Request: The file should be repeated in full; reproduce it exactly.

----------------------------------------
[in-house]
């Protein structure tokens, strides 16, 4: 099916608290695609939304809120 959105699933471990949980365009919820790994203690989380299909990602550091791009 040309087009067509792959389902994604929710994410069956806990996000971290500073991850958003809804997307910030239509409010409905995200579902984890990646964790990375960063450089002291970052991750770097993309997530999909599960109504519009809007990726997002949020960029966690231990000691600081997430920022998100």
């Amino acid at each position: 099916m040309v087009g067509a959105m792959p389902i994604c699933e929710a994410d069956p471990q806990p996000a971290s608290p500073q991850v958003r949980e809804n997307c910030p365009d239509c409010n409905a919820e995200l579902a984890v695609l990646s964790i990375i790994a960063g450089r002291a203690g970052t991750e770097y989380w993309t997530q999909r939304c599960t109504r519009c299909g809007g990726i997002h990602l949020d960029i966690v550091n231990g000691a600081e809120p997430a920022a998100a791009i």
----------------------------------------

[in-house]
């Protein structure tokens, strides 16, 4: 099916608290695609939304809120 959105699933471990949980365009919820790994203690989380299909990602550091791009 040309087009067509792959389902994604929710994410069956806990996000971290500073991850958003809804997307910030239509409010409905995200579902984890990646964790990375960063450089002291970052991750770097993309997530999909599960109504519009809007990726997002949020960029966690231990000691600081997430920022998100």
């Amino acid at each position: 099916m040309v087009g067509a959105m792959p389902i994604c699933e929710a994410d069956p471990q806990p996000a971290s608290p500073q991850v958003r949980e809804n997307c910030p365009d239509c409010n409905a919820e995200l579902a984890v695609l990646s964790i990375i790994a960063g450089r002291a203690g970052t991750e770097y989380w993309t997530q999909r939304c599960t109504r519009c299909g809007g990726i997002h990602l949020d960029i966690v550091n231990g000691a600081e809120p997430a920022a998100a791009i």